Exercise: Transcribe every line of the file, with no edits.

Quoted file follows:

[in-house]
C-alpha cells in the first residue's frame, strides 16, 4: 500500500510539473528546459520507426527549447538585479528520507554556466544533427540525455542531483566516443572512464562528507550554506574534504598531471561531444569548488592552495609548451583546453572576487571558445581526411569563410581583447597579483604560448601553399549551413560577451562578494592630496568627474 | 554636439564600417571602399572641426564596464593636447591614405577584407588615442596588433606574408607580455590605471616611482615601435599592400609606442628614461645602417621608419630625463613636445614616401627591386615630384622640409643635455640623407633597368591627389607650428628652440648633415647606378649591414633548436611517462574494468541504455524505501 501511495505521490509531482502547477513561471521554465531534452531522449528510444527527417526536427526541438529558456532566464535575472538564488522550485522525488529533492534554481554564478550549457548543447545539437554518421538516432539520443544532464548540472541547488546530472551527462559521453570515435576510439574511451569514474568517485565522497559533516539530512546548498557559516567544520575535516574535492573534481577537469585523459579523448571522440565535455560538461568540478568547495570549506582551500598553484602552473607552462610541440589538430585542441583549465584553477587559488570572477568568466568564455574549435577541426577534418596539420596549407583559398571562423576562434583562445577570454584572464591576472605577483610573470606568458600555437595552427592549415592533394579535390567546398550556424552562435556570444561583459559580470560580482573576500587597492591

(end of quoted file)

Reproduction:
[in-house]
C-alpha cells in the first residue's frame, strides 16, 4: 500500500510539473528546459520507426527549447538585479528520507554556466544533427540525455542531483566516443572512464562528507550554506574534504598531471561531444569548488592552495609548451583546453572576487571558445581526411569563410581583447597579483604560448601553399549551413560577451562578494592630496568627474 | 554636439564600417571602399572641426564596464593636447591614405577584407588615442596588433606574408607580455590605471616611482615601435599592400609606442628614461645602417621608419630625463613636445614616401627591386615630384622640409643635455640623407633597368591627389607650428628652440648633415647606378649591414633548436611517462574494468541504455524505501 501511495505521490509531482502547477513561471521554465531534452531522449528510444527527417526536427526541438529558456532566464535575472538564488522550485522525488529533492534554481554564478550549457548543447545539437554518421538516432539520443544532464548540472541547488546530472551527462559521453570515435576510439574511451569514474568517485565522497559533516539530512546548498557559516567544520575535516574535492573534481577537469585523459579523448571522440565535455560538461568540478568547495570549506582551500598553484602552473607552462610541440589538430585542441583549465584553477587559488570572477568568466568564455574549435577541426577534418596539420596549407583559398571562423576562434583562445577570454584572464591576472605577483610573470606568458600555437595552427592549415592533394579535390567546398550556424552562435556570444561583459559580470560580482573576500587597492591